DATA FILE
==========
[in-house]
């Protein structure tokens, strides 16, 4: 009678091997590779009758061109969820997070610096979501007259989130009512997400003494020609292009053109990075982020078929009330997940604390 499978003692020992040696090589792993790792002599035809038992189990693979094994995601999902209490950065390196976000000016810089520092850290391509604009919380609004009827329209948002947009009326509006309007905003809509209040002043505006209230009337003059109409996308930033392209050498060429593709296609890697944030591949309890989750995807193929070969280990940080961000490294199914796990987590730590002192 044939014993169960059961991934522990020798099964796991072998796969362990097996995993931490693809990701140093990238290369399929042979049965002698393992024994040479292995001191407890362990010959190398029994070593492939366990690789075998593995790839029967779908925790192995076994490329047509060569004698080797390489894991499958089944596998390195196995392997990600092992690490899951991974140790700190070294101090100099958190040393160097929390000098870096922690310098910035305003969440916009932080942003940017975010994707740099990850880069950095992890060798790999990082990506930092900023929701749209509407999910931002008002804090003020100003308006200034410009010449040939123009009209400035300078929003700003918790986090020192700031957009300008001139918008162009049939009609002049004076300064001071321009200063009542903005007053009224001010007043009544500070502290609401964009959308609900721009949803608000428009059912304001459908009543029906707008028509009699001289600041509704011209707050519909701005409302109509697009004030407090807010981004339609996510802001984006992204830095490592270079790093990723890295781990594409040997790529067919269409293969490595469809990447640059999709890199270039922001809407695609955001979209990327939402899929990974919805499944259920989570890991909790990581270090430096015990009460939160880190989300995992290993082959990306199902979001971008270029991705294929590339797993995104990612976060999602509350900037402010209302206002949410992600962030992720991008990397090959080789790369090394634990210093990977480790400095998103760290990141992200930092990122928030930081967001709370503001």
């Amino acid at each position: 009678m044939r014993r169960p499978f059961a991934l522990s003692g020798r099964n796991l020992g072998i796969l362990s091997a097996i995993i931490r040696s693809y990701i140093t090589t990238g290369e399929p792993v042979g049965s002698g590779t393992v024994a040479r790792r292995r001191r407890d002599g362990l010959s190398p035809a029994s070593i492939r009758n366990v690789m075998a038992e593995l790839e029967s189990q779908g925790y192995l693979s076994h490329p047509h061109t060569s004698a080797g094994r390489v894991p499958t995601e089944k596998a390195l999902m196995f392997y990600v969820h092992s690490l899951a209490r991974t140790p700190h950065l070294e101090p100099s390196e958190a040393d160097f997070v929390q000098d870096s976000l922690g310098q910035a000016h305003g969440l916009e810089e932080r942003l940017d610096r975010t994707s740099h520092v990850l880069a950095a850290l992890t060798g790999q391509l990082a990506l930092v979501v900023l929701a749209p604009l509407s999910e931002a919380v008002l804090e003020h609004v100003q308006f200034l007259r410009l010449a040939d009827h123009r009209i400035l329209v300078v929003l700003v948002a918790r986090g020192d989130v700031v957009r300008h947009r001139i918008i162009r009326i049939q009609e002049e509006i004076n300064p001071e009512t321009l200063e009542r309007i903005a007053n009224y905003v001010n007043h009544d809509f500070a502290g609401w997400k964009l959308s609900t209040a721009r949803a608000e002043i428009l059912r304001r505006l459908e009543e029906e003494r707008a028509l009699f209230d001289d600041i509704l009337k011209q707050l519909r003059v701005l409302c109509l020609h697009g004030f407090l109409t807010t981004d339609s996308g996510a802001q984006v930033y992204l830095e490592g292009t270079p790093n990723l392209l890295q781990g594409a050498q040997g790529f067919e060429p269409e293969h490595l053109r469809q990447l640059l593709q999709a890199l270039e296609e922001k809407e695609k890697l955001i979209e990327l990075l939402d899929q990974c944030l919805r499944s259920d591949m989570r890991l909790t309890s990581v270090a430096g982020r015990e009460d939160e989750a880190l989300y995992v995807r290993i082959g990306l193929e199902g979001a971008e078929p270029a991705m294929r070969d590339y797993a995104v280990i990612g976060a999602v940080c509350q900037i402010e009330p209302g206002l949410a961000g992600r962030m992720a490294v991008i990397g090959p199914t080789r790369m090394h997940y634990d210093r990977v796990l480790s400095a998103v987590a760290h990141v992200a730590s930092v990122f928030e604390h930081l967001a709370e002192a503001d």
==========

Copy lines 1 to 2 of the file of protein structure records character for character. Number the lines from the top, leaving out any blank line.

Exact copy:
[in-house]
């Protein structure tokens, strides 16, 4: 009678091997590779009758061109969820997070610096979501007259989130009512997400003494020609292009053109990075982020078929009330997940604390 499978003692020992040696090589792993790792002599035809038992189990693979094994995601999902209490950065390196976000000016810089520092850290391509604009919380609004009827329209948002947009009326509006309007905003809509209040002043505006209230009337003059109409996308930033392209050498060429593709296609890697944030591949309890989750995807193929070969280990940080961000490294199914796990987590730590002192 044939014993169960059961991934522990020798099964796991072998796969362990097996995993931490693809990701140093990238290369399929042979049965002698393992024994040479292995001191407890362990010959190398029994070593492939366990690789075998593995790839029967779908925790192995076994490329047509060569004698080797390489894991499958089944596998390195196995392997990600092992690490899951991974140790700190070294101090100099958190040393160097929390000098870096922690310098910035305003969440916009932080942003940017975010994707740099990850880069950095992890060798790999990082990506930092900023929701749209509407999910931002008002804090003020100003308006200034410009010449040939123009009209400035300078929003700003918790986090020192700031957009300008001139918008162009049939009609002049004076300064001071321009200063009542903005007053009224001010007043009544500070502290609401964009959308609900721009949803608000428009059912304001459908009543029906707008028509009699001289600041509704011209707050519909701005409302109509697009004030407090807010981004339609996510802001984006992204830095490592270079790093990723890295781990594409040997790529067919269409293969490595469809990447640059999709890199270039922001809407695609955001979209990327939402899929990974919805499944259920989570890991909790990581270090430096015990009460939160880190989300995992290993082959990306199902979001971008270029991705294929590339797993995104990612976060999602509350900037402010209302206002949410992600962030992720991008990397090959080789790369090394634990210093990977480790400095998103760290990141992200930092990122928030930081967001709370503001």